Numbers and symbols should be clear and of sufficient size that when reduced for publication each item will still be legible. Poor quality illustrations will not be accepted. The Editorial Board reserves the right to trim illustrations to a size compatible with the description in the text. Survival curves must be accompanied by a table giving the actual number of patients involved and should be truncated when the numbers at risk are small; that is, when they are less than one-third of the starting figure. Include in the Legends to Illustrations, and Footnotes to Tables, brief but comprehensive explanations of all the information presented.

  • Abbreviations and symbols

Use only standard abbreviations. Avoid the use of abbreviations and symbols in the title and abstract. Use the full term first and subsequently the abbreviation. Use the full term if it is a standard unit of measurement. In general, symbols and abbreviations should be those used by British Chemical and Physiological Abstracts. Weights, volumes, etc. should be in metric units.

  • Statistics

Clearly describe the statistical methods used with sufficient detail to enable a reader to verify the reported results. Where possible, a clear numerical and graphical presentation of the results is recommended. The results of the primary analysis should preferably be reported using Effect Size and/or Confidence Intervals in addition to p values.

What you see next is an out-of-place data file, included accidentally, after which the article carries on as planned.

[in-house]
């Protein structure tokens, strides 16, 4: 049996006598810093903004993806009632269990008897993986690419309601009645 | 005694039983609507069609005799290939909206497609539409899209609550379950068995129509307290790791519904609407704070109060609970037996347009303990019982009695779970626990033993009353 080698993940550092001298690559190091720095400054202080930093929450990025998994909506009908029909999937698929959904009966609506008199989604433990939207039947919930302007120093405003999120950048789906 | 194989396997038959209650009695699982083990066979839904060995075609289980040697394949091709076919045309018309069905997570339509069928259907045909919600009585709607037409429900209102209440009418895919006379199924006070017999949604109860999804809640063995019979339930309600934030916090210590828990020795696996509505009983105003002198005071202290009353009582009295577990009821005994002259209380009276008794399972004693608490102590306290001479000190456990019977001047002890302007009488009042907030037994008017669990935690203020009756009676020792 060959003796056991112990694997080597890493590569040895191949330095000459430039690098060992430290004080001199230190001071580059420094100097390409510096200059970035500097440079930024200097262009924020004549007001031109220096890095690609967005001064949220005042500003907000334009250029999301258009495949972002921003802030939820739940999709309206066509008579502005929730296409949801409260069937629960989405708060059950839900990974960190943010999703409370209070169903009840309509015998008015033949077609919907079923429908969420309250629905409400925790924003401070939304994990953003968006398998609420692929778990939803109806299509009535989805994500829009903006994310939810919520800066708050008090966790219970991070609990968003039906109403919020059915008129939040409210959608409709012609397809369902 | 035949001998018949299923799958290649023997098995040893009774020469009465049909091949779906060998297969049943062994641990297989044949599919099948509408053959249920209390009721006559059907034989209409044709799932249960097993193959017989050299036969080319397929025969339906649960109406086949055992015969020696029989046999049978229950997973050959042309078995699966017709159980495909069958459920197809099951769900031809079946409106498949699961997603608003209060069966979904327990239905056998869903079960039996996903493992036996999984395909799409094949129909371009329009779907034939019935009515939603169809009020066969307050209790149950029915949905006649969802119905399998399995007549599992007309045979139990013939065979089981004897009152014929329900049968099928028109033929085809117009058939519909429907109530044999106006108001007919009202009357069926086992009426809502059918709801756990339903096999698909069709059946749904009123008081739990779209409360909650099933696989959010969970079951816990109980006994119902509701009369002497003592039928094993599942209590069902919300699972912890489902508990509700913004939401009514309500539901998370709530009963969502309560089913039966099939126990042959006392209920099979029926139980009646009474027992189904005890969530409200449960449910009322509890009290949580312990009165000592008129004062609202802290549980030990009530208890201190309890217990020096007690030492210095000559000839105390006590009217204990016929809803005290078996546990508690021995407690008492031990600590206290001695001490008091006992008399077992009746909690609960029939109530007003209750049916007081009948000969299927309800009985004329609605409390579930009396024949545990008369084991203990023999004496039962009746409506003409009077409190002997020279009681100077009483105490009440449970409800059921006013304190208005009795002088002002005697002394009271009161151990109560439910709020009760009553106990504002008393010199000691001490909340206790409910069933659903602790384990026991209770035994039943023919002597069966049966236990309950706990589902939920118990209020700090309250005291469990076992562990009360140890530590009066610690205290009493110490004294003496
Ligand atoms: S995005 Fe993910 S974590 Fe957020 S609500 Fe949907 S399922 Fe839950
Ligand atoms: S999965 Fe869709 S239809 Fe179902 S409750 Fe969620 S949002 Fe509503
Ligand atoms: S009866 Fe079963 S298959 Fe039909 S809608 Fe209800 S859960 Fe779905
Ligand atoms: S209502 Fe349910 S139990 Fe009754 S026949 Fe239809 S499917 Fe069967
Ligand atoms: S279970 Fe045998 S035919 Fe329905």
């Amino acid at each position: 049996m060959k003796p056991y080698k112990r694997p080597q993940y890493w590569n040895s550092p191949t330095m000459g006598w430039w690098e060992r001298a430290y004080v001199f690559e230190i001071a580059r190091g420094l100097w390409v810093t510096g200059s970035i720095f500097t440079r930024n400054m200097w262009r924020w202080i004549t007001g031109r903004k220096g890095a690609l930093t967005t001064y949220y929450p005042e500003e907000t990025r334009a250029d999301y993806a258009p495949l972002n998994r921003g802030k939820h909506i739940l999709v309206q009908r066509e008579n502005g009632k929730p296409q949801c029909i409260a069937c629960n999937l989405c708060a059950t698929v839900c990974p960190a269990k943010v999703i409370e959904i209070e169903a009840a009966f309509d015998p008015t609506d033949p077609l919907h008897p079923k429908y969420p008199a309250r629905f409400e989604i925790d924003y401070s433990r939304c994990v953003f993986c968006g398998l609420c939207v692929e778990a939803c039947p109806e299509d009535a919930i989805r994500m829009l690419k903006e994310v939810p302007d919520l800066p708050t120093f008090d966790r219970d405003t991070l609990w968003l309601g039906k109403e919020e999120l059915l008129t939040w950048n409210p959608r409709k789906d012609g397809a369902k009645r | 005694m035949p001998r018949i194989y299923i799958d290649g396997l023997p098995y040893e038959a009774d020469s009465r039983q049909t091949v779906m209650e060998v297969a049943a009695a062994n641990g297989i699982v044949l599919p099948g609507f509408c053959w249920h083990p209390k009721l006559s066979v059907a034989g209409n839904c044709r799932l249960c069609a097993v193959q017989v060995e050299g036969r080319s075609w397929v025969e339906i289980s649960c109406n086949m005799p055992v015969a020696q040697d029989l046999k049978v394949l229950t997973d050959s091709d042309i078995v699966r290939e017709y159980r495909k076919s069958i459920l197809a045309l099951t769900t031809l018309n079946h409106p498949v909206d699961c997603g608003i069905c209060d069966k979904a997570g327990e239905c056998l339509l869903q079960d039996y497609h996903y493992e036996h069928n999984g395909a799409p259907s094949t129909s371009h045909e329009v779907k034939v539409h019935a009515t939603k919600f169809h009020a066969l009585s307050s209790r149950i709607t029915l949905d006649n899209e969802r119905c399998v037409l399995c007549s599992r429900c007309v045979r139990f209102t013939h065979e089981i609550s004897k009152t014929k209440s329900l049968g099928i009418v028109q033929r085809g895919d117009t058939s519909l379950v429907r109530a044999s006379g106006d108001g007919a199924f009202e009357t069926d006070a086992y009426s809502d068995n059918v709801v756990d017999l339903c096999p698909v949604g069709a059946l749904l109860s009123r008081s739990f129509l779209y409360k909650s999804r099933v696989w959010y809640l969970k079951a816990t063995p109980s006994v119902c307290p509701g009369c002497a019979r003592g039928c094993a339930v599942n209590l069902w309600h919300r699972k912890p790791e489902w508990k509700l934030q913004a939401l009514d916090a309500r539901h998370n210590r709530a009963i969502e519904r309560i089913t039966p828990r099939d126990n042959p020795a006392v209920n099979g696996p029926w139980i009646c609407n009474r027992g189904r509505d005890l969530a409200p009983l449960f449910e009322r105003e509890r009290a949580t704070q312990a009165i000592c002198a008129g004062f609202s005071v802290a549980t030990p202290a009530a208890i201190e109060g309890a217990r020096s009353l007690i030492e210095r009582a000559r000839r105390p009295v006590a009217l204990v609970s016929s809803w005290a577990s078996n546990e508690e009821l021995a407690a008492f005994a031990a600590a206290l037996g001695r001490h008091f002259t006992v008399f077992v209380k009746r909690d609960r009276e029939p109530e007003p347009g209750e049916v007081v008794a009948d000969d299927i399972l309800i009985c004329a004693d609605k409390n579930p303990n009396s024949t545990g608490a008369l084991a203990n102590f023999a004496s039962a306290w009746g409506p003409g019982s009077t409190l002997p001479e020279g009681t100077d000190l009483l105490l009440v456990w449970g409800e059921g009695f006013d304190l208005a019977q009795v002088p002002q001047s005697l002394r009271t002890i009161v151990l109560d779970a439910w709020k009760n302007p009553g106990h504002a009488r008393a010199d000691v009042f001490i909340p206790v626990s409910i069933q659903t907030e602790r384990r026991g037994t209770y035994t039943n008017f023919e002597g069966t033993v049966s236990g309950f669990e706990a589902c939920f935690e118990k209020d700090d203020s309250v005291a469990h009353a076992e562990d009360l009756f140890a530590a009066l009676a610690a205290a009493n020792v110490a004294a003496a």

Eligibility criteria for participants, details of randomization, methods and the success of blinding, adverse events, sample size and reports of dropouts must be submitted so that other researchers can confirm the results. References for study design and statistical methods should be to standard works (with page numbers stated) when possible, rather than to papers in which the designs or methods were originally reported. Specify any general use of computer programmes.

Avoid non-technical use of technical terms in statistics, such as random (which implies a randomizing device), normal, significant, correlations, and sample. Define statistical terms, abbreviations, and symbols.


Provide a concise and precise description of the experimental results, their interpretation as well as the experimental conclusions that can be drawn. The Results section should include all primary and secondary outcome measures analyzed. The section may be divided into subsections, each with a concise subheading. Tables and figures central to the study should be included in the main paper. The Results section should be written in past tense.

Discussion and Conclusion